A pengiun with a rocket pack? It sure is as awesome as you're imagining!
RocketTux is a side scroller adventure with player-influenced random level generation, quests, reputations, basic crafting, and other fun stuff! The game is primarily about collecting coins and completing quests by collecting and/or crafting items, while puzzling your way through resources management and level navigation. While there isn't any combat in the game, the ever mischievous Nolok has a tendency to let his walking bombs and other "hilarious machines" run wild... Along with Nolok's toy-box gone wrong, the Tux may also encounter extreme weather, angry stones, and various projectiles of questionable origin.
- Current Version: 0.3.6 (Aug 2018)
- Version 1.0 Expected: Before 2019
- Programmed from scratch using Phaser CE, as a way to learn the Phaser CE framework and because making games is fun!
- Based on visual art assets from SuperTux and Glitch.
- RocketTux is its own unique game, rather than a clone of Supertux.
- Created with Linux Mint 17 on an AMD FX-8320 / R9 270 based desktop PC.
- Tested on an HP Chromebook 14 G4.
- Optimized for Chromebooks, designed for 1280x720 resolution (will stretch up to 3840×2160 aka 4K, but likely will look terrible past 1080p).
- No advertisements, subscriptions, micro-transaction, or purchase fees. Just free, open source fun!
- Vesion 0.0: Prototype converted into a real project.
- Vesion 0.1: Basic world generation and player movement, and day/night art.
- Vesion 0.2: Complete player, level generation, and entity spawning mechanics.
- Vesion 0.2.5: Playable basic game with usable UI.
- Vesion 0.3: Block spawning (Quest, Powerup, Loot, Dangerous Loot) mechanic, functional powerups, implemented the 196 quest item icons, in-level item collection tracking, quest window.
- Version 0.3.5: Enemy spawning, 3 functional enemies, player interaction with enemies, several performance improvements.
RocketTux is designed for kids and light-hearted adults alike. It's not meant to be a difficult or frustrating game. Students can play the game at school and browse or modify the source code to learn more about programming. Indeed, it is possible to create this entire game on a Chromebook in ChromeOS directly, with the proper apps!
That naughty Nolok has been up to no good, again! This time he and his minions decided it would be hilarious if they took people's everyday items and hid them inside of magic blocks all over the world. Someone has to clean up Nolok's mess and Tux is always up for a challenge. Of course, Nolok isn't going to make it easy for him, even though he does think the rocket pack thing is cool.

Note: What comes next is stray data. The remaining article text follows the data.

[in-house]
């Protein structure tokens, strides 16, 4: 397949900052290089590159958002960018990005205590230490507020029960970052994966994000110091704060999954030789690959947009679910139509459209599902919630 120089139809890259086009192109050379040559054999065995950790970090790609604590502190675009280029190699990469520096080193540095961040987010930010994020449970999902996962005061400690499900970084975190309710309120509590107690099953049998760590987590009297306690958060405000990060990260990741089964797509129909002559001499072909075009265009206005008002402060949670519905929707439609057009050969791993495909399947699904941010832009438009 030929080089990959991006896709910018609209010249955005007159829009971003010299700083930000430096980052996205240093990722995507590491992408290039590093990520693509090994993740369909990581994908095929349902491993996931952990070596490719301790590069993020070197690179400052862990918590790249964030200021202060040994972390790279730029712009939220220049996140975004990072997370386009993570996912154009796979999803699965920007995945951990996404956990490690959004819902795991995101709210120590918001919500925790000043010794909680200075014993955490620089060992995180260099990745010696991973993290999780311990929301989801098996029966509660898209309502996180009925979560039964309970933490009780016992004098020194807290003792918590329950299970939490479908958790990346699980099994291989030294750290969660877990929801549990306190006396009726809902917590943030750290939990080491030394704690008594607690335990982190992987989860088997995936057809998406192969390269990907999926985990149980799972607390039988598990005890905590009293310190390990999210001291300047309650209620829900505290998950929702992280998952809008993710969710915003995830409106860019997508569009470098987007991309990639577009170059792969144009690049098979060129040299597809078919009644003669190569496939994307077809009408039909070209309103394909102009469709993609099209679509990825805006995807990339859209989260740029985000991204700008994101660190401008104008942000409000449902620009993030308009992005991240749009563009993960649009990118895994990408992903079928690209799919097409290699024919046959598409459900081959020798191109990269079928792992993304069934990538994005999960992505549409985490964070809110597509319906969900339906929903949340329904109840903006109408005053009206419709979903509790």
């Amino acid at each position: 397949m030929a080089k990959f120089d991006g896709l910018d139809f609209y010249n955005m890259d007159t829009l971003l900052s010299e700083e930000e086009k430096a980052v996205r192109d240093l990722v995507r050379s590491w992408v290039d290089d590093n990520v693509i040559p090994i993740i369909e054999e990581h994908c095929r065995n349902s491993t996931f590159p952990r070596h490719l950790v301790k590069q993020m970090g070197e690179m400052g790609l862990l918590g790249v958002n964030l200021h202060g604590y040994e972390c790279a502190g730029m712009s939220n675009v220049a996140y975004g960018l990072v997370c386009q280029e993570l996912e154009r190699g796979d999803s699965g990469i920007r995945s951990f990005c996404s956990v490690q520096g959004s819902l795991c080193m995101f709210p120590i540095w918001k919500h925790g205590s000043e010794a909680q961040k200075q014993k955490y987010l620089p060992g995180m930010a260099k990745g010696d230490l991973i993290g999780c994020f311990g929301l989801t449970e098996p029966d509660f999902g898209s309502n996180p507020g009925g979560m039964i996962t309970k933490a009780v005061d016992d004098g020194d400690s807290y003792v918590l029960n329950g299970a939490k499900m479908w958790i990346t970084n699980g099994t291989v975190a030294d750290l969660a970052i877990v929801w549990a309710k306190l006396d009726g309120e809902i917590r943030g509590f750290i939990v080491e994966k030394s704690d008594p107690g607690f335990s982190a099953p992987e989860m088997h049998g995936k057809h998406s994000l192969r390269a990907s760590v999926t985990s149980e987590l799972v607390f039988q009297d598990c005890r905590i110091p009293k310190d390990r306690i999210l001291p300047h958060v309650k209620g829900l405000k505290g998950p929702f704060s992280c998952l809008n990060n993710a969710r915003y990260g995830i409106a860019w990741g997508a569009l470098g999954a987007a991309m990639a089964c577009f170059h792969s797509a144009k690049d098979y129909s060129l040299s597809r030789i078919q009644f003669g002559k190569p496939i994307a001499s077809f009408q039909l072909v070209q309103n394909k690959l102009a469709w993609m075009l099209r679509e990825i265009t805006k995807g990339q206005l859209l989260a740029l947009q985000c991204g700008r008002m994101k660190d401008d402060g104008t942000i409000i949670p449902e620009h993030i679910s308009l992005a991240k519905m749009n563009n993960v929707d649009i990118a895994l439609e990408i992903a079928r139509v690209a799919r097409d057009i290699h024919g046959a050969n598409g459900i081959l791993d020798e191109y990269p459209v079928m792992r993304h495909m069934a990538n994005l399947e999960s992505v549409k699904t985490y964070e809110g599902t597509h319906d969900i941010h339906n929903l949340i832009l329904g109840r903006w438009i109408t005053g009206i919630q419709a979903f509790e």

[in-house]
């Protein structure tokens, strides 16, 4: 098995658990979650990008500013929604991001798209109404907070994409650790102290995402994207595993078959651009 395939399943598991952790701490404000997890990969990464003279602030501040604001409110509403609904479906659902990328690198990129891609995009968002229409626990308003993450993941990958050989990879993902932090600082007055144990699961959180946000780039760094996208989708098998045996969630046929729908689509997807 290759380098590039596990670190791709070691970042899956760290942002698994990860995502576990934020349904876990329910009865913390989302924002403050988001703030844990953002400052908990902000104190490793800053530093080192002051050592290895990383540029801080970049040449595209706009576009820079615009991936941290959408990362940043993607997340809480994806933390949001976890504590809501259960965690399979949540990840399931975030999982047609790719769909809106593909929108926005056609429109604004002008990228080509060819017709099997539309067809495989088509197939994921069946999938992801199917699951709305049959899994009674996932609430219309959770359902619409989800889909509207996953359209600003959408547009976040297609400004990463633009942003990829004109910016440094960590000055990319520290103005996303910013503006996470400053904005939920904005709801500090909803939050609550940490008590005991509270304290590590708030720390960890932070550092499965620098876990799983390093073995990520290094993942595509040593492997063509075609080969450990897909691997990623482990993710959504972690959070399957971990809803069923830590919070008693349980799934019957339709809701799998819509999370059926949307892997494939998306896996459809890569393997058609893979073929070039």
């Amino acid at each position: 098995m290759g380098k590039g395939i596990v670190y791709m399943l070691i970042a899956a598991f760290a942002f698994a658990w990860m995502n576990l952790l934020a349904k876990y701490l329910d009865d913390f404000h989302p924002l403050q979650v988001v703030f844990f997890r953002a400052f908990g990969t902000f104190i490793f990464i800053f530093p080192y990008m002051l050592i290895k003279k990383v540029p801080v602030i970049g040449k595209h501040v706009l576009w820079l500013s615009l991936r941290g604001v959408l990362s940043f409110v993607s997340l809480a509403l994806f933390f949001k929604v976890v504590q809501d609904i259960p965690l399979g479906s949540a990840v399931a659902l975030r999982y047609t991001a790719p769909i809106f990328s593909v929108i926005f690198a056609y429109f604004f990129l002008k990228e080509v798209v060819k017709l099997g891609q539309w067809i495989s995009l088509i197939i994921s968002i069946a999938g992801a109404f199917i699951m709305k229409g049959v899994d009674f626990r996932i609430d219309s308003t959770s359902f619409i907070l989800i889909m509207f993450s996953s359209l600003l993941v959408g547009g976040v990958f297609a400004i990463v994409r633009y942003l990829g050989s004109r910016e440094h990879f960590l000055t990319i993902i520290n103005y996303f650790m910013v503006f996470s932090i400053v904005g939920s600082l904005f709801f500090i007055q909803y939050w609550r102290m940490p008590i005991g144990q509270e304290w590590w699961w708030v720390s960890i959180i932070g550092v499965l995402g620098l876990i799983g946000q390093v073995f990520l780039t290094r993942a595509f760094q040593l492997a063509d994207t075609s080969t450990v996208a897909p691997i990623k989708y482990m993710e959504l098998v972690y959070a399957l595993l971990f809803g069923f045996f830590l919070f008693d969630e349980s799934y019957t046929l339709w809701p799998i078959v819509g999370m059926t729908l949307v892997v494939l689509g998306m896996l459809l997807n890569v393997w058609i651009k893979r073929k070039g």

When version 1.0 is released, the following game play will be available.
- Boost and fly around collecting coins to spend on preferences, upgrades and new locales.
- "Coin-Bounce" or use a boost to move up higher in the air. Hold up/down to maintain height. Puzzle your way through the obstacles to collect all the coins and quest items.
- Open various blocks (by simply passing over them) that grant items, quests, and powerups.
- Use one of 5 types of powerups to customize your game play experience.
- Further customize your game play experience by collecting different kinds of metals which you can use to craft new (stat altering) rocketpacks in the Rocket Lab.
- Collect items to use in quests or to sell for coins.
- Collect Cubimals to play with on your main menu (and to give you better deals when buying and selling items).
- Meet new people, do quests for them, and gain reputation with them to unlock unique rewards.
- Randomly generated levels with at least 26 different tiles per theme.
- Influence the time and place of your adventures, along with other properties of the world.
- No death mechanic. The player gets knocked back and loses 10 coins from his wallet on contact with an enemy or an explosion, unless he is invincible at the time.